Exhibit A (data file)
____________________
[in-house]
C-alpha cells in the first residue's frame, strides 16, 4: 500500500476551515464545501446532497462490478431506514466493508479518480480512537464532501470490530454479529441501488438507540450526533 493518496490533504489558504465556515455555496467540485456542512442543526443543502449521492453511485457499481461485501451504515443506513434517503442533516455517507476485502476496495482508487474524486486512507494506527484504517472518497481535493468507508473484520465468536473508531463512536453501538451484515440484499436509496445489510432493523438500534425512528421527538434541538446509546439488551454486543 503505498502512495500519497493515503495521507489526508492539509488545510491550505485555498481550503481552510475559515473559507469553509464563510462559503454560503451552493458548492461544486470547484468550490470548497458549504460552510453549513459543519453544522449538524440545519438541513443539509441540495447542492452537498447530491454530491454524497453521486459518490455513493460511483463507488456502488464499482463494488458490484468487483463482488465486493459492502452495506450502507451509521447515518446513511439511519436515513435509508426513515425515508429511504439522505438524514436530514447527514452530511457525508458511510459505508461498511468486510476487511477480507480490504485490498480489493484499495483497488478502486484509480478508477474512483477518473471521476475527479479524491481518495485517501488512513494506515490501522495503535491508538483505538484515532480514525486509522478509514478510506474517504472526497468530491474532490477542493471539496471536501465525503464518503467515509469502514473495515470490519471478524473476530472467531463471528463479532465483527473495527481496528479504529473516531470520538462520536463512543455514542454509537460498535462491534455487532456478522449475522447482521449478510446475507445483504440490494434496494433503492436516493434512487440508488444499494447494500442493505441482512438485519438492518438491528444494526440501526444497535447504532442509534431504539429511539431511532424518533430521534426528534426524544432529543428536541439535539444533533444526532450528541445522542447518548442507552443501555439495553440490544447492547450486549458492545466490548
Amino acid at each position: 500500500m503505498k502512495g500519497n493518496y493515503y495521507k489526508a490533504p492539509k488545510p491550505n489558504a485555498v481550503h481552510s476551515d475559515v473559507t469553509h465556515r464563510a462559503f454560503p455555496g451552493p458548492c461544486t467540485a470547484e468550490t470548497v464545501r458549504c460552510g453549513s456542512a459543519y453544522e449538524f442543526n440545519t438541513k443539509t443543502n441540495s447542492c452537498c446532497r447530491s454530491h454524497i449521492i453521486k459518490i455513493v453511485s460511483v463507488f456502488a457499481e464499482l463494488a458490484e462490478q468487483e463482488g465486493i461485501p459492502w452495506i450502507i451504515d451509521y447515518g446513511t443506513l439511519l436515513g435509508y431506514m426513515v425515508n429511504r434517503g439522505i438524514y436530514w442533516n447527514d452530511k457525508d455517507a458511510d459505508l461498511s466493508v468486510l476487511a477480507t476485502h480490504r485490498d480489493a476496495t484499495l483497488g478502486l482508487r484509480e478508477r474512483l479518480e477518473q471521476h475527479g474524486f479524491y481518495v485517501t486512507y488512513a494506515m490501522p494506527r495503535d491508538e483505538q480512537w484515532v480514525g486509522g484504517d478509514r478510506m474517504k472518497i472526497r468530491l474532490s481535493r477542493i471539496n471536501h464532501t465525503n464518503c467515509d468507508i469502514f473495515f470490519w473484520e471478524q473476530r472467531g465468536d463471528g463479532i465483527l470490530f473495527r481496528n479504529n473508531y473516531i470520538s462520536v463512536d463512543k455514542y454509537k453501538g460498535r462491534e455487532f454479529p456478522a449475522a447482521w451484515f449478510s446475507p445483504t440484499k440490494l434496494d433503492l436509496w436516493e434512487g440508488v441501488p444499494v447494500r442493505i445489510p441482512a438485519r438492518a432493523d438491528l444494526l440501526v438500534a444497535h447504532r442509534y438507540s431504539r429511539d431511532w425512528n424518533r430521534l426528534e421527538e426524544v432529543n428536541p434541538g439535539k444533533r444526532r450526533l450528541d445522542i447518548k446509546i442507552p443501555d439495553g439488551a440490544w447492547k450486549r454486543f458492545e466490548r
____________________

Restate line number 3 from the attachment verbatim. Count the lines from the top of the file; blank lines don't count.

Amino acid at each position: 500500500m503505498k502512495g500519497n493518496y493515503y495521507k489526508a490533504p492539509k488545510p491550505n489558504a485555498v481550503h481552510s476551515d475559515v473559507t469553509h465556515r464563510a462559503f454560503p455555496g451552493p458548492c461544486t467540485a470547484e468550490t470548497v464545501r458549504c460552510g453549513s456542512a459543519y453544522e449538524f442543526n440545519t438541513k443539509t443543502n441540495s447542492c452537498c446532497r447530491s454530491h454524497i449521492i453521486k459518490i455513493v453511485s460511483v463507488f456502488a457499481e464499482l463494488a458490484e462490478q468487483e463482488g465486493i461485501p459492502w452495506i450502507i451504515d451509521y447515518g446513511t443506513l439511519l436515513g435509508y431506514m426513515v425515508n429511504r434517503g439522505i438524514y436530514w442533516n447527514d452530511k457525508d455517507a458511510d459505508l461498511s466493508v468486510l476487511a477480507t476485502h480490504r485490498d480489493a476496495t484499495l483497488g478502486l482508487r484509480e478508477r474512483l479518480e477518473q471521476h475527479g474524486f479524491y481518495v485517501t486512507y488512513a494506515m490501522p494506527r495503535d491508538e483505538q480512537w484515532v480514525g486509522g484504517d478509514r478510506m474517504k472518497i472526497r468530491l474532490s481535493r477542493i471539496n471536501h464532501t465525503n464518503c467515509d468507508i469502514f473495515f470490519w473484520e471478524q473476530r472467531g465468536d463471528g463479532i465483527l470490530f473495527r481496528n479504529n473508531y473516531i470520538s462520536v463512536d463512543k455514542y454509537k453501538g460498535r462491534e455487532f454479529p456478522a449475522a447482521w451484515f449478510s446475507p445483504t440484499k440490494l434496494d433503492l436509496w436516493e434512487g440508488v441501488p444499494v447494500r442493505i445489510p441482512a438485519r438492518a432493523d438491528l444494526l440501526v438500534a444497535h447504532r442509534y438507540s431504539r429511539d431511532w425512528n424518533r430521534l426528534e421527538e426524544v432529543n428536541p434541538g439535539k444533533r444526532r450526533l450528541d445522542i447518548k446509546i442507552p443501555d439495553g439488551a440490544w447492547k450486549r454486543f458492545e466490548r